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There’s a free way to study in ‘land of the free’ 

May 3, 2017

Digital Reporter

Cover art Erka Capili Inciong

IN THE PHILIPPINES, where education is of a great value, embarking on an educational journey abroad has always been among the biggest dreams of many Filipinos. Aside from academic gains, studying overseas also allows students to travel to new places, meet new people, and experience different cultures.

Among the countries where Filipinos dream of studying is the United States. Why not? After all, it is home to some of the world’s oldest and most prestigious universities like Harvard University, Princeton University, Yale University, and Stanford University, to name a few.

But taking a study trip to what is called the “land of the free” is expensive. Oftentimes, only those who come from affluent families get the chance to have this inimitable experience.

In a bid to provide Filipinos with the opportunity to study in the U.S., the Commission on Higher Education (CHED) renewed its partnership with Philippine‑American Educational Foundation (PAEF) for the continuation of the Fulbright‑CHED Scholarships program.

Established in September last year, the program allows qualified faculty and staff from colleges and universities across the country to pursue master’s and doctoral studies, including thesis or dissertation research in the U.S.

Selected scholars are given funding to cover their study and living expenses for the whole duration of their course, including round‑trip international travel fare, monthly maintenance allowance, tuition, book/supply allowance, as well as health and accident insurance.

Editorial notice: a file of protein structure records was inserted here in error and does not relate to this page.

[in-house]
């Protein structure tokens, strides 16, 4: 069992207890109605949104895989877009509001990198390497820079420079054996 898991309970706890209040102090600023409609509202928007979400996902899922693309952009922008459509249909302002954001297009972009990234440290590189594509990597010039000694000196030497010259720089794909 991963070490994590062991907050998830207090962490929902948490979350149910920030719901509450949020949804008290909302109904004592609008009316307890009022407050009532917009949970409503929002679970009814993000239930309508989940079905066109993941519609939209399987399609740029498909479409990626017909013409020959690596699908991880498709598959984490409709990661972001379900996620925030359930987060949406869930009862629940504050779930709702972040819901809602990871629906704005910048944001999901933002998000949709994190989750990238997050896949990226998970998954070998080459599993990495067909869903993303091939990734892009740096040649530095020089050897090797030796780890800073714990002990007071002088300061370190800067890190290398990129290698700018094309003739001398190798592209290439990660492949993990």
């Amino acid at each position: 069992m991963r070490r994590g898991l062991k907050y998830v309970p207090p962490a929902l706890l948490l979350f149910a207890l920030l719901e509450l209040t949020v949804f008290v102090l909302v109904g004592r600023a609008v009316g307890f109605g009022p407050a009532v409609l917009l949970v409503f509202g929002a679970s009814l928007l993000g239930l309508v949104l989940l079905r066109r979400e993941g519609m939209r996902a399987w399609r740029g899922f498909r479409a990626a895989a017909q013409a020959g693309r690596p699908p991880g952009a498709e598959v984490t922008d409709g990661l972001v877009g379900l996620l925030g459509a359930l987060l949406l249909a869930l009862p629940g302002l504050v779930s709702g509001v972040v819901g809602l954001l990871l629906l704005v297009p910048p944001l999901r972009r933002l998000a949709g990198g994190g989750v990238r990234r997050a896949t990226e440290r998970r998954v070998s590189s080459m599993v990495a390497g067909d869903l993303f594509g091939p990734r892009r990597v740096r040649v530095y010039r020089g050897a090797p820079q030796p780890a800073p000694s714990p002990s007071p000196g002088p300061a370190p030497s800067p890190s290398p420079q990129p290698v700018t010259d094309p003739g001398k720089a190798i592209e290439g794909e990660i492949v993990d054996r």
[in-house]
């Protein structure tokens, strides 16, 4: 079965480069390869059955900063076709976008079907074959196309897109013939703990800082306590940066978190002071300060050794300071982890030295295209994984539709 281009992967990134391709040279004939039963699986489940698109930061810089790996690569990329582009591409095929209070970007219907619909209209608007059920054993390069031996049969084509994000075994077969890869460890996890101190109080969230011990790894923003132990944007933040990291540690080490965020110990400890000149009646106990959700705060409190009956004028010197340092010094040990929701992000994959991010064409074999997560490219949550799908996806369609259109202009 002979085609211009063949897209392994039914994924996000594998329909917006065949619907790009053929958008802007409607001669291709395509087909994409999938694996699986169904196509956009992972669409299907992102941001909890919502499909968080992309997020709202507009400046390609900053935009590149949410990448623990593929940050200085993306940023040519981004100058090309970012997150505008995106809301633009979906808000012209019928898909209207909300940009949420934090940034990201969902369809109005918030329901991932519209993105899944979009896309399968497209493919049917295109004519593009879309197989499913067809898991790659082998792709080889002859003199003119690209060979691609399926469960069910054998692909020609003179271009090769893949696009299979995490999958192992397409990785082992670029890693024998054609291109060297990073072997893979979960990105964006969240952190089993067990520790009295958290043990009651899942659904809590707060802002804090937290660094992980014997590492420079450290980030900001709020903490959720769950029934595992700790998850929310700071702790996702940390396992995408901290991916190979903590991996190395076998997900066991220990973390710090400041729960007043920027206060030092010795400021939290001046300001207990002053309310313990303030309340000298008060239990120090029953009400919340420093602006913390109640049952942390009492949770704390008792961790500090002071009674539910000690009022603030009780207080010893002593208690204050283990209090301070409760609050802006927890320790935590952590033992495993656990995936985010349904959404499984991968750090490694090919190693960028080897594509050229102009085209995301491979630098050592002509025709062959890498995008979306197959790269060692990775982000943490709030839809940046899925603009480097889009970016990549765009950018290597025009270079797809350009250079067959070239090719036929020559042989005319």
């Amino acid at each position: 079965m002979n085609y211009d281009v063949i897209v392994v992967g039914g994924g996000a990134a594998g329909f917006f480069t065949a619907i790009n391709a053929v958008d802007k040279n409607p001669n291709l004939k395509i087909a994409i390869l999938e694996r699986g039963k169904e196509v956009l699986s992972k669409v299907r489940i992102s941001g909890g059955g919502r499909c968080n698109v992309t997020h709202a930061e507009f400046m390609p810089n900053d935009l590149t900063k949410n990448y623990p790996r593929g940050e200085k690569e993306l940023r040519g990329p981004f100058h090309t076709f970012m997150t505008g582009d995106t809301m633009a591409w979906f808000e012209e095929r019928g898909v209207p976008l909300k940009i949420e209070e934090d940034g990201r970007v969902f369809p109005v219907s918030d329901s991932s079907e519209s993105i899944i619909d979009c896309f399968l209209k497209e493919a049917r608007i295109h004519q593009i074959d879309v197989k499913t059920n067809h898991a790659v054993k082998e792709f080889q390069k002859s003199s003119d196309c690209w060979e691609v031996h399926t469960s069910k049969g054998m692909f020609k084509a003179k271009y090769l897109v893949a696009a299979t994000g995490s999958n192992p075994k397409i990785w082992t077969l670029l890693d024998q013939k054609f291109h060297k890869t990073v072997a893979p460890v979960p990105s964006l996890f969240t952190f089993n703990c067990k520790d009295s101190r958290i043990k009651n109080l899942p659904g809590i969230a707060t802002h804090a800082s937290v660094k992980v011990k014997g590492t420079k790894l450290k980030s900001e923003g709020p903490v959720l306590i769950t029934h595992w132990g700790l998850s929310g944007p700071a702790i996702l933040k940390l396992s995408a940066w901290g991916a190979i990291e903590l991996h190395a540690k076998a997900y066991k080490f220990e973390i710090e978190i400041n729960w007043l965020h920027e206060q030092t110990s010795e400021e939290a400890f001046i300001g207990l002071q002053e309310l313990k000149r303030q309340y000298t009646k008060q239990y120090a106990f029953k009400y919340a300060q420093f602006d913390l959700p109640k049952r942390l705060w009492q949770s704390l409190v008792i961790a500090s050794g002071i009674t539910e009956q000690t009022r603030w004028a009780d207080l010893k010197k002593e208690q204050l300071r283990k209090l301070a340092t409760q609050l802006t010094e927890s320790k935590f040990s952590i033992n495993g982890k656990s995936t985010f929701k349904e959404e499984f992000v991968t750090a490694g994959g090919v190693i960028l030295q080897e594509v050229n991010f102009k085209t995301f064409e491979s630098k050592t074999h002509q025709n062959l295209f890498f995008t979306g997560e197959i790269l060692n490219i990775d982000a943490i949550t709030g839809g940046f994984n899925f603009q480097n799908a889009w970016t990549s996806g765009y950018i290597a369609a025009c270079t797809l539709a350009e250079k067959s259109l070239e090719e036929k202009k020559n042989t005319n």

Interested applicants must have at least two years teaching stint in their chosen field of specialization and must be currently employed in a CHED‑authorized school. Those applying for a master’s degree program must not be older than 42 years old while those who opt to pursue a doctoral degree must not exceed the maximum age requirement of 40 years. Doctoral dissertation research applicants must not be over 50 years old.

As part of the grant’s terms and conditions, scholars are required to return and teach in the Philippines upon the attainment of their degree.

During its launch in 2016, a total of 17 scholars were chosen to take their graduate degrees in different fields in the U.S., including entrepreneurship, interior design, socio‑cultural anthropology, agricultural education, fisheries technology, as well as maritime law and policy, among others.

According to CHED Chairperson Patricia Licuanan, the program does not only enrich the development of Filipino higher education staff but also pays homage to the commitment of the Philippines and the U.S. to develop education in the country.

Photo Commission on Higher Education

“What many schools abroad have [is] longer experience in graduate programs, so it’s really to our advantage that we send people for graduate studies in the US particularly for research‑oriented degrees because schools [in the Philippines] that offer master’s and doctoral programs are not research‑oriented, so we hope to get that kind of shift from this program,” Ms. Licuanan told SparkUp during the renewal of the memorandum of agreement for the program on April 28 at PAEF‑Educational Information and Advising Center in Makati City.

U.S. Ambassador to the Philippines Sung Kim was also present during the event to sign the renewed MOA.

In an interview with SparkUp, Mr. Kim assured that the selected Filipino scholars would be safe and secured as they finish their studies in the U.S. amid the concerns among immigrants over President Donald Trump’s staunchly protectionist policy.

“I know that there [have] been a lot of speculations about the environment in economic institutions in the U.S., but I can assure that we remain very open to welcoming students from overseas, including the Philippines,” he said. “There’s absolutely no effort to stop foreign students. American institutions are very careful to make sure [that we] provide an environment that is friendly to foreign students, including those from the Philippines, and I do not expect any change in that.”